3:30 AM. You wake up. You take 30 minutes to make coffee, brush teeth, finish packing and spend your morning with the person you love. At 4 AM, you carry your kids from their beds through the dark into their car seats. The sun is somewhere beyond the hills, not ready to wake up yet. The kids are excited. They know what today is. They’ve been excited about it all week.
Google says the ocean is 3.5 hours away. Realistically, you know it will take at least 4. You have kids and an aging sedan. Both will need to stop for fuel. After you watch the sky brighten… after you exhaust the oranges, pop tarts and pretzels. After you get on the wrong highway and go 10 miles out of your way. After the kids almost think they’re not going because they’ve been in the car so long. The windows come down and the smell of salt fills your lungs. The smell is as thick as the marshland around you and the beach beyond that.
You drive for 15 more minutes, looking for parking. Finally you settle for a private lot. You take out your change can and thank the attendant generously. Between crumpled dollar bills, dollar coins and quarters (lots and lots of them) you get a ticket to park. The parking system is a cash based economy, and you’re ahead of the times.
You change. You change your kids. You layer on sunscreen like your life depends on it. Your kids are Vermonters with European ancestry.
Your beach tent is a hassle. You wonder why you even brought it. Luckily, the kids see this as a time to play in the sand. By the time the day is done, every inch if everything is covered in minute crystals. That shit will stick around for weeks.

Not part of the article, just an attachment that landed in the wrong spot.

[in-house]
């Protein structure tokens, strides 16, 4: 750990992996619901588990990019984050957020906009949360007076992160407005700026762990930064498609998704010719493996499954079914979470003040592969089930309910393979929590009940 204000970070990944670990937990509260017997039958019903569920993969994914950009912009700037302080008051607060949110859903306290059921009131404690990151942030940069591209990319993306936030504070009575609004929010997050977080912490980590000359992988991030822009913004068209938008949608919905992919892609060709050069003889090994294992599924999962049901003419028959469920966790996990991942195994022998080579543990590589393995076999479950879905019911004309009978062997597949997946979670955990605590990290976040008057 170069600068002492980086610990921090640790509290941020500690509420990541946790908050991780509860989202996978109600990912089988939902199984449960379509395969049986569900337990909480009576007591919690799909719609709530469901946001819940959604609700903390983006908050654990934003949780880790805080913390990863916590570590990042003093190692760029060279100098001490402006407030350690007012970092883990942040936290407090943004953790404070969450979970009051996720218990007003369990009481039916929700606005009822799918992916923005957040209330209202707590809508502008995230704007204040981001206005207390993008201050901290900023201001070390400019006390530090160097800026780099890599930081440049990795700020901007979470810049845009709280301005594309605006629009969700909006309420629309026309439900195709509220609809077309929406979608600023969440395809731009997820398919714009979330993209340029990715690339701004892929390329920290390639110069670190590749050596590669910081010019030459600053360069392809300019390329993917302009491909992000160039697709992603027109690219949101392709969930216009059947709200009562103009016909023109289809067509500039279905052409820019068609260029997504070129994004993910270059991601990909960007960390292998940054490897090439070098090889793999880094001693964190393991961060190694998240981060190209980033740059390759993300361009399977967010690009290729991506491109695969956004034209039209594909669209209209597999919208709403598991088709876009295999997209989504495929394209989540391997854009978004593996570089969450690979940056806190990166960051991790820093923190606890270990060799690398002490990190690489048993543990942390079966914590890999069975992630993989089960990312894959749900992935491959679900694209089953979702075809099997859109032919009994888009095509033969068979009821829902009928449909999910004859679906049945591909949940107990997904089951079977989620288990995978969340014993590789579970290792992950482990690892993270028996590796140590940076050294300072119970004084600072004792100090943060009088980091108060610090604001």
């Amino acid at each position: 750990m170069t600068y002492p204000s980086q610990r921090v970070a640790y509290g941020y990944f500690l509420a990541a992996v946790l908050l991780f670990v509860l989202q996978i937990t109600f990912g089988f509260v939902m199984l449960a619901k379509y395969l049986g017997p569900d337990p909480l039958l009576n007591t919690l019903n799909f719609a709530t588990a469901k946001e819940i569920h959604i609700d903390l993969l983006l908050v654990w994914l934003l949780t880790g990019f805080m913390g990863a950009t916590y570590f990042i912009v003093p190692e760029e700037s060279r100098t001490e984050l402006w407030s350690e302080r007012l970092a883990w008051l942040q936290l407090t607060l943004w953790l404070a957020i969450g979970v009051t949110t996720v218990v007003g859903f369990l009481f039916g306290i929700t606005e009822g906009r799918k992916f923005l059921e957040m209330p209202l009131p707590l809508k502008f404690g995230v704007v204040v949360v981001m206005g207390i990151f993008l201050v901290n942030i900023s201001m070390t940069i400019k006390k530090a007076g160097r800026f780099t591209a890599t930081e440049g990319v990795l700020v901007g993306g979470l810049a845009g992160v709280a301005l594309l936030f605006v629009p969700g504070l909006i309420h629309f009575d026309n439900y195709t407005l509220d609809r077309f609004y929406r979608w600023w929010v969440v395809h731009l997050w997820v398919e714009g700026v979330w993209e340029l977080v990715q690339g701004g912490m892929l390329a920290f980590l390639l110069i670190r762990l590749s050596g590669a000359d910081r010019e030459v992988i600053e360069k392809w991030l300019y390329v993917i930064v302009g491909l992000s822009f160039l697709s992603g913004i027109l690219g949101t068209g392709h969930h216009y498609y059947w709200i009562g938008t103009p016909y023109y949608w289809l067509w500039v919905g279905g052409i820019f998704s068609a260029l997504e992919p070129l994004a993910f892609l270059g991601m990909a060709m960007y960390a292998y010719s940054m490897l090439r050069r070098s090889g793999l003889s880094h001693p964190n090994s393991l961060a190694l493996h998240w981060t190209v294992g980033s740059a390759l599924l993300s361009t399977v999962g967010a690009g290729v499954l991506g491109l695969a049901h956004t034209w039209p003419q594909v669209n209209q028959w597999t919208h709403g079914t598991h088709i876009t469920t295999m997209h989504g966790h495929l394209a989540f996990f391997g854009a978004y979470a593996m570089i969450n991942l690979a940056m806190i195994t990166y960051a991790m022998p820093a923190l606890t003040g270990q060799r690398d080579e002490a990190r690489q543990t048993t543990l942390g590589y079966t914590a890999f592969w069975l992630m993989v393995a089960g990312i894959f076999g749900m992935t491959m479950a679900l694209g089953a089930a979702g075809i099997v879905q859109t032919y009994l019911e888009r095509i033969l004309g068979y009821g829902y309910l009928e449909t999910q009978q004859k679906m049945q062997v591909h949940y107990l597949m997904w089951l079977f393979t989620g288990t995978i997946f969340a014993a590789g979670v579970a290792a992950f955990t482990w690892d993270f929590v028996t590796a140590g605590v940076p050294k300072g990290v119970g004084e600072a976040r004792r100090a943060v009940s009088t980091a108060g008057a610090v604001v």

You chase your kids down to water line. The heat of the sand burns the bottom of everyone’s feet, so you run fast. The water is a “New England Cold”. Dunkin Donuts couldn’t warm up that water. The kids don’t care though. They run in up to their ankles. They run out. They run in, they run out. They repeat until they’re waist deep. They flail their arms and scream and splash. They make memories. Your wife dumps a bucket of water on you and you can’t catch your breath.
You swear revenge.
The beach starts to fill in. This is the perfect cross section of humanity. There are skinny people, fat people, old, young and everywhere in between. There are couples and singles and friends. There are people speaking different languages yet laughing as one.
There are 10,000 people. The seagulls still outnumber us.
You eat, you play, you watch your children have an amazing time. Waking up early, counting out change, driving. Everything you do is worth seeing them have fun.
You have fun.
You pack up and head out. Leaving the area, you examine your sunburns. You reminisce from only hours ago. You look forward to your bed, knowing you’ll pass out as soon as you hit the pillow. As the salt smell leaves the car, you roll up the windows and the kids are already asleep in their seats. You look over to your partner in crime, hold their hand. You both agree, all in all: a good beach day.